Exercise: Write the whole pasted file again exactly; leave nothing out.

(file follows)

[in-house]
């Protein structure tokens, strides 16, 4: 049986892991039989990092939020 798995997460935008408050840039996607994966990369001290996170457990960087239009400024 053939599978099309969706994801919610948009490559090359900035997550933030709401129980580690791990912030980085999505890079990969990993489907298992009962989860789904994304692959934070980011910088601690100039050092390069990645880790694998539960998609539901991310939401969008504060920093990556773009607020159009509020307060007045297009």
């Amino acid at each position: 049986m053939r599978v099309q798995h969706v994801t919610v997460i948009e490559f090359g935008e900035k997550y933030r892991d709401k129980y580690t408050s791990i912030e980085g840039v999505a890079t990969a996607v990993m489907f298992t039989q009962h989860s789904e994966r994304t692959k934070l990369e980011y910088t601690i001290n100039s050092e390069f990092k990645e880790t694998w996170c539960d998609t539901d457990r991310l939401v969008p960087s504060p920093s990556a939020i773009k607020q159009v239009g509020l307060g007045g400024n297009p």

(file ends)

[in-house]
């Protein structure tokens, strides 16, 4: 049986892991039989990092939020 798995997460935008408050840039996607994966990369001290996170457990960087239009400024 053939599978099309969706994801919610948009490559090359900035997550933030709401129980580690791990912030980085999505890079990969990993489907298992009962989860789904994304692959934070980011910088601690100039050092390069990645880790694998539960998609539901991310939401969008504060920093990556773009607020159009509020307060007045297009």
């Amino acid at each position: 049986m053939r599978v099309q798995h969706v994801t919610v997460i948009e490559f090359g935008e900035k997550y933030r892991d709401k129980y580690t408050s791990i912030e980085g840039v999505a890079t990969a996607v990993m489907f298992t039989q009962h989860s789904e994966r994304t692959k934070l990369e980011y910088t601690i001290n100039s050092e390069f990092k990645e880790t694998w996170c539960d998609t539901d457990r991310l939401v969008p960087s504060p920093s990556a939020i773009k607020q159009v239009g509020l307060g007045g400024n297009p």